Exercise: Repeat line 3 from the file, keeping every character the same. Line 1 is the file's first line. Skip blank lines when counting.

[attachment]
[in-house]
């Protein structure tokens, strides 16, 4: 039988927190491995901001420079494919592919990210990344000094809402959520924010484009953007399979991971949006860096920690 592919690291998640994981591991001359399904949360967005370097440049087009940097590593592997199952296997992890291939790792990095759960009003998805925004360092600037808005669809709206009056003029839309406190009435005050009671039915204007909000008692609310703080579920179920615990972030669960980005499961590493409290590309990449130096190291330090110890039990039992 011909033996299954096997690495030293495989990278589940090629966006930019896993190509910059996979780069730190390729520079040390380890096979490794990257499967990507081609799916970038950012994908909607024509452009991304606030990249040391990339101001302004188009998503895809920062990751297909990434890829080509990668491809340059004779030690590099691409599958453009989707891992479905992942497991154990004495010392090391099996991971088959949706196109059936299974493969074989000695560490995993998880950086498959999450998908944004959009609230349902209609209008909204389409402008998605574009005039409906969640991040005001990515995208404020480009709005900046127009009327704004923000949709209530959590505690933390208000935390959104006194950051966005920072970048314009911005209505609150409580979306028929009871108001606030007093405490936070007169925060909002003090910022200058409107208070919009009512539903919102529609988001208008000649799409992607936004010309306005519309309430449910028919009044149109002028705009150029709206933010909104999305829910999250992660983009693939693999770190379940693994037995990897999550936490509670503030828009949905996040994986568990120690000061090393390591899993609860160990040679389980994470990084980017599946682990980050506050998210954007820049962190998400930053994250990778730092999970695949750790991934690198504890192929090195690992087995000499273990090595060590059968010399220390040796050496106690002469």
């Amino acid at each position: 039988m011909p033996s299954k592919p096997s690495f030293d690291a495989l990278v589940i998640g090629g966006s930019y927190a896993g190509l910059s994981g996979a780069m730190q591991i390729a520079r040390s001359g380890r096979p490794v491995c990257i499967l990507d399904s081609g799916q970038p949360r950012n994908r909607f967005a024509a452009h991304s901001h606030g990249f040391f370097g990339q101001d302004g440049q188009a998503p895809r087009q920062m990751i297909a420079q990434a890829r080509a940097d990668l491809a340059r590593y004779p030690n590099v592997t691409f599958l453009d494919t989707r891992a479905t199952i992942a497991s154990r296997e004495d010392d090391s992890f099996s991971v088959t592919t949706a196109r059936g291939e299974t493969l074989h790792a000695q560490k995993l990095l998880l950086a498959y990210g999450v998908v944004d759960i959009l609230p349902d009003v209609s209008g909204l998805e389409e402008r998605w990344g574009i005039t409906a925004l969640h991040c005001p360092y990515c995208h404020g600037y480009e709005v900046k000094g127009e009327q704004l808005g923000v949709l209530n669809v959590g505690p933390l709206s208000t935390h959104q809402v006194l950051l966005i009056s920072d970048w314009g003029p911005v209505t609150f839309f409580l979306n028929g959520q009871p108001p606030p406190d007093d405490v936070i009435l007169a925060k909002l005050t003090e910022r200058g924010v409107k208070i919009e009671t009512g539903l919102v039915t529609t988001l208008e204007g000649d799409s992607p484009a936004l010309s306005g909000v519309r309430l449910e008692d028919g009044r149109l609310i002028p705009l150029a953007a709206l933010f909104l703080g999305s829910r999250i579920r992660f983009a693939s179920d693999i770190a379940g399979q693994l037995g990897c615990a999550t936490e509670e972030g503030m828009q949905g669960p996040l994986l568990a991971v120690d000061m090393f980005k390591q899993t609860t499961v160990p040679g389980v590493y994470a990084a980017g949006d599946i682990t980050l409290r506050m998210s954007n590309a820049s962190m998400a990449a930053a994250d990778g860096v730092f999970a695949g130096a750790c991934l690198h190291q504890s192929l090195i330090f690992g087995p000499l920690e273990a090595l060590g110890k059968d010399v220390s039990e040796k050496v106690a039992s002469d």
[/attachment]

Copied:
């Amino acid at each position: 039988m011909p033996s299954k592919p096997s690495f030293d690291a495989l990278v589940i998640g090629g966006s930019y927190a896993g190509l910059s994981g996979a780069m730190q591991i390729a520079r040390s001359g380890r096979p490794v491995c990257i499967l990507d399904s081609g799916q970038p949360r950012n994908r909607f967005a024509a452009h991304s901001h606030g990249f040391f370097g990339q101001d302004g440049q188009a998503p895809r087009q920062m990751i297909a420079q990434a890829r080509a940097d990668l491809a340059r590593y004779p030690n590099v592997t691409f599958l453009d494919t989707r891992a479905t199952i992942a497991s154990r296997e004495d010392d090391s992890f099996s991971v088959t592919t949706a196109r059936g291939e299974t493969l074989h790792a000695q560490k995993l990095l998880l950086a498959y990210g999450v998908v944004d759960i959009l609230p349902d009003v209609s209008g909204l998805e389409e402008r998605w990344g574009i005039t409906a925004l969640h991040c005001p360092y990515c995208h404020g600037y480009e709005v900046k000094g127009e009327q704004l808005g923000v949709l209530n669809v959590g505690p933390l709206s208000t935390h959104q809402v006194l950051l966005i009056s920072d970048w314009g003029p911005v209505t609150f839309f409580l979306n028929g959520q009871p108001p606030p406190d007093d405490v936070i009435l007169a925060k909002l005050t003090e910022r200058g924010v409107k208070i919009e009671t009512g539903l919102v039915t529609t988001l208008e204007g000649d799409s992607p484009a936004l010309s306005g909000v519309r309430l449910e008692d028919g009044r149109l609310i002028p705009l150029a953007a709206l933010f909104l703080g999305s829910r999250i579920r992660f983009a693939s179920d693999i770190a379940g399979q693994l037995g990897c615990a999550t936490e509670e972030g503030m828009q949905g669960p996040l994986l568990a991971v120690d000061m090393f980005k390591q899993t609860t499961v160990p040679g389980v590493y994470a990084a980017g949006d599946i682990t980050l409290r506050m998210s954007n590309a820049s962190m998400a990449a930053a994250d990778g860096v730092f999970a695949g130096a750790c991934l690198h190291q504890s192929l090195i330090f690992g087995p000499l920690e273990a090595l060590g110890k059968d010399v220390s039990e040796k050496v106690a039992s002469d």